Poland invaded the Czech Republic last month in what one official has called a "misunderstanding," the BBC reports. Polish troops were apparently guarding a closed border to keep up coronavirus measures when they crossed a road, putting them in Czech territory—where they stayed a few days and kept people from entering a local church. "A soldier dressed in the uniform of a foreign state and carrying a sub-machine gun started giving me orders," says Ivo Dokoupil, an environmentalist whose group planned to visit the church and snap photos. "It was a terrifying experience. They wouldn't let me get closer than 10 meters."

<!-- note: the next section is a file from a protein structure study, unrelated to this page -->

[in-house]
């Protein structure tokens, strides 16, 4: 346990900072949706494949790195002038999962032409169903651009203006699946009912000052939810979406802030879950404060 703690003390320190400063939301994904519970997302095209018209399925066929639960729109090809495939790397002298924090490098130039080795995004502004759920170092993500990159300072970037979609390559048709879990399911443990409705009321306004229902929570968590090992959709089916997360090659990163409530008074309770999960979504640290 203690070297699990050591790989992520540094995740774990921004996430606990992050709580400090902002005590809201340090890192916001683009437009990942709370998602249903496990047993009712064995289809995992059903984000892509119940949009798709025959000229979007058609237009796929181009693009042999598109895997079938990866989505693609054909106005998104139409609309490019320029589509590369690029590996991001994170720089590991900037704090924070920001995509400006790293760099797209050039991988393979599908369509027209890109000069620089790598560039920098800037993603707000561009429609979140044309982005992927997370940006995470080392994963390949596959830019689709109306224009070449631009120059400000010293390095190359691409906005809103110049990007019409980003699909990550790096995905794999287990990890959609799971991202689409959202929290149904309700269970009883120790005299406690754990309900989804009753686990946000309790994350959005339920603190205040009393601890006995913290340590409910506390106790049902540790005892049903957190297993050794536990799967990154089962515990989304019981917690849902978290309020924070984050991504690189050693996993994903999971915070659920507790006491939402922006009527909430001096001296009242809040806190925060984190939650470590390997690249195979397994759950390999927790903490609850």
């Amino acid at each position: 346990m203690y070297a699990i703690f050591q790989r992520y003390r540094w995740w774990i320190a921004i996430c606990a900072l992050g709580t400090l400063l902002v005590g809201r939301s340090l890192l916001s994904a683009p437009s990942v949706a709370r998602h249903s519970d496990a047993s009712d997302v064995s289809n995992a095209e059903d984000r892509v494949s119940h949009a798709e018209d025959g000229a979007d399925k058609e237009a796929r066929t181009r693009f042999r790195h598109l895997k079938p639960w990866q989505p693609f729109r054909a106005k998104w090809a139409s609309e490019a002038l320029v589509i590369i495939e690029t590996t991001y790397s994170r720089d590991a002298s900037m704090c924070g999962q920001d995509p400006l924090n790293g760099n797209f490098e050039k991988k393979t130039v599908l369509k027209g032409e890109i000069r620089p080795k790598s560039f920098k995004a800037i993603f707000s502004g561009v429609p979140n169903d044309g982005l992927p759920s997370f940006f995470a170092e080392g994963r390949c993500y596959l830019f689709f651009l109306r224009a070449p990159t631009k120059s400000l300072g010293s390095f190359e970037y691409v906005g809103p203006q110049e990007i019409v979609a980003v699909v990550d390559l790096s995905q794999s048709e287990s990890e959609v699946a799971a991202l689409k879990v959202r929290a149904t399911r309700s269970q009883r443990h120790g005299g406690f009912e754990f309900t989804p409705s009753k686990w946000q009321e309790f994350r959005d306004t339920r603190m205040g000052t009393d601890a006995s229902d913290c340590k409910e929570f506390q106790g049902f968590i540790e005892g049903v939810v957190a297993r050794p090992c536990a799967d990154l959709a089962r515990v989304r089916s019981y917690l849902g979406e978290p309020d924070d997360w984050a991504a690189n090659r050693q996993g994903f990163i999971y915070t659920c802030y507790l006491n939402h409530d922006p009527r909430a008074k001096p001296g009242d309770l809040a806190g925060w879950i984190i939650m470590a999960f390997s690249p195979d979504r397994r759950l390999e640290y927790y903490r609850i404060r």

Local Czech police were soon called and the troops were told to head out. "Our Polish counterparts unofficially assured us that this incident was merely a misunderstanding caused by the Polish military with no hostile intention, however, we are still expecting a formal statement," a Czech Foreign Ministry spokesperson tells CNN. "The Polish soldiers are no longer present and our citizens can again visit the site freely." Indeed, Poland's defense ministry calls it "a result of misunderstanding, not a deliberate act." The "invasion" occurred in north-eastern Moravia, an area that's part of historical Silesia, which crosses over into the modern-day Czech Republic. (Read more Poland stories.)